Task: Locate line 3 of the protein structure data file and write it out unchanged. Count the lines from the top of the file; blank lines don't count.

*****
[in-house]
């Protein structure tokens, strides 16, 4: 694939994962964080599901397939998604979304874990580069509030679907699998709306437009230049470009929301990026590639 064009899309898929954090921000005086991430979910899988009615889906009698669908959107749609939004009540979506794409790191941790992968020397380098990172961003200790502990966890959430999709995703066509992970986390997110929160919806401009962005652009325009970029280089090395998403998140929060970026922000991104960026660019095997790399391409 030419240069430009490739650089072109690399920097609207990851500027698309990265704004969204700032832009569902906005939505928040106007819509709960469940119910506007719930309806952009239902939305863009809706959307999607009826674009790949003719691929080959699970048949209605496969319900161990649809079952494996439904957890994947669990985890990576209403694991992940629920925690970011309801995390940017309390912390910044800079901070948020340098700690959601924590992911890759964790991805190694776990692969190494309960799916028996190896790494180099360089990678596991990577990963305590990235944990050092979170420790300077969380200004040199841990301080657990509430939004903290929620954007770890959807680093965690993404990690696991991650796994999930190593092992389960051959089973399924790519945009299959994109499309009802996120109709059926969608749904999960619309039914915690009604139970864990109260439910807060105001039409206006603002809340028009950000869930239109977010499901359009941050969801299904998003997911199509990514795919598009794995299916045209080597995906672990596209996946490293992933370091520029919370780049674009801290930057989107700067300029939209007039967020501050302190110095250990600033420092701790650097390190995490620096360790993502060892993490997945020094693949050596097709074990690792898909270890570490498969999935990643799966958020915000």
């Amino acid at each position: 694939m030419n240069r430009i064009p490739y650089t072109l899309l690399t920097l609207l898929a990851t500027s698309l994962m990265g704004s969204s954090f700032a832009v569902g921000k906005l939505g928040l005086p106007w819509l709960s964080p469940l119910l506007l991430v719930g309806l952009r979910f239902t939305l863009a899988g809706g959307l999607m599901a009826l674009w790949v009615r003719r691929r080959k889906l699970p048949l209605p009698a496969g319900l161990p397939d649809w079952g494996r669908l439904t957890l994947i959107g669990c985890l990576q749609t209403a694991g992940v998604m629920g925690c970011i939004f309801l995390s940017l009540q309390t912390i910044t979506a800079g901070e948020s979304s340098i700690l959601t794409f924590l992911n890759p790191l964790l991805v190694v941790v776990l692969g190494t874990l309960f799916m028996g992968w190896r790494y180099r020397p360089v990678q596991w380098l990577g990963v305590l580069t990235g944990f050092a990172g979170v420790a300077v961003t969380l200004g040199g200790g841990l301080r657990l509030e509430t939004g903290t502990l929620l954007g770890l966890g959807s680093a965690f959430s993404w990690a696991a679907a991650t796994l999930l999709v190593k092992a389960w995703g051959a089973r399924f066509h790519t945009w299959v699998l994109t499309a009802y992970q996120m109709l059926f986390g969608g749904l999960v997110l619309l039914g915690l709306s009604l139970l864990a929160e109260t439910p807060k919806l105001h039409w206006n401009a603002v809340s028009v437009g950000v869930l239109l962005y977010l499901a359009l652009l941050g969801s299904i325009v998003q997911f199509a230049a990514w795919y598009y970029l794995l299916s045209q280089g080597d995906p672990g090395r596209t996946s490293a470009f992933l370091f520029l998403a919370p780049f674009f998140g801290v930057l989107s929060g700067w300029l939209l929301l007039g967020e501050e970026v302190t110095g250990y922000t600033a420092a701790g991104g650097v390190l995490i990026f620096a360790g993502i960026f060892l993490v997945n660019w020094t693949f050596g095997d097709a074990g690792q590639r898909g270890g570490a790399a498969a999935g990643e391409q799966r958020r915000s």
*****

């Amino acid at each position: 694939m030419n240069r430009i064009p490739y650089t072109l899309l690399t920097l609207l898929a990851t500027s698309l994962m990265g704004s969204s954090f700032a832009v569902g921000k906005l939505g928040l005086p106007w819509l709960s964080p469940l119910l506007l991430v719930g309806l952009r979910f239902t939305l863009a899988g809706g959307l999607m599901a009826l674009w790949v009615r003719r691929r080959k889906l699970p048949l209605p009698a496969g319900l161990p397939d649809w079952g494996r669908l439904t957890l994947i959107g669990c985890l990576q749609t209403a694991g992940v998604m629920g925690c970011i939004f309801l995390s940017l009540q309390t912390i910044t979506a800079g901070e948020s979304s340098i700690l959601t794409f924590l992911n890759p790191l964790l991805v190694v941790v776990l692969g190494t874990l309960f799916m028996g992968w190896r790494y180099r020397p360089v990678q596991w380098l990577g990963v305590l580069t990235g944990f050092a990172g979170v420790a300077v961003t969380l200004g040199g200790g841990l301080r657990l509030e509430t939004g903290t502990l929620l954007g770890l966890g959807s680093a965690f959430s993404w990690a696991a679907a991650t796994l999930l999709v190593k092992a389960w995703g051959a089973r399924f066509h790519t945009w299959v699998l994109t499309a009802y992970q996120m109709l059926f986390g969608g749904l999960v997110l619309l039914g915690l709306s009604l139970l864990a929160e109260t439910p807060k919806l105001h039409w206006n401009a603002v809340s028009v437009g950000v869930l239109l962005y977010l499901a359009l652009l941050g969801s299904i325009v998003q997911f199509a230049a990514w795919y598009y970029l794995l299916s045209q280089g080597d995906p672990g090395r596209t996946s490293a470009f992933l370091f520029l998403a919370p780049f674009f998140g801290v930057l989107s929060g700067w300029l939209l929301l007039g967020e501050e970026v302190t110095g250990y922000t600033a420092a701790g991104g650097v390190l995490i990026f620096a360790g993502i960026f060892l993490v997945n660019w020094t693949f050596g095997d097709a074990g690792q590639r898909g270890g570490a790399a498969a999935g990643e391409q799966r958020r915000s």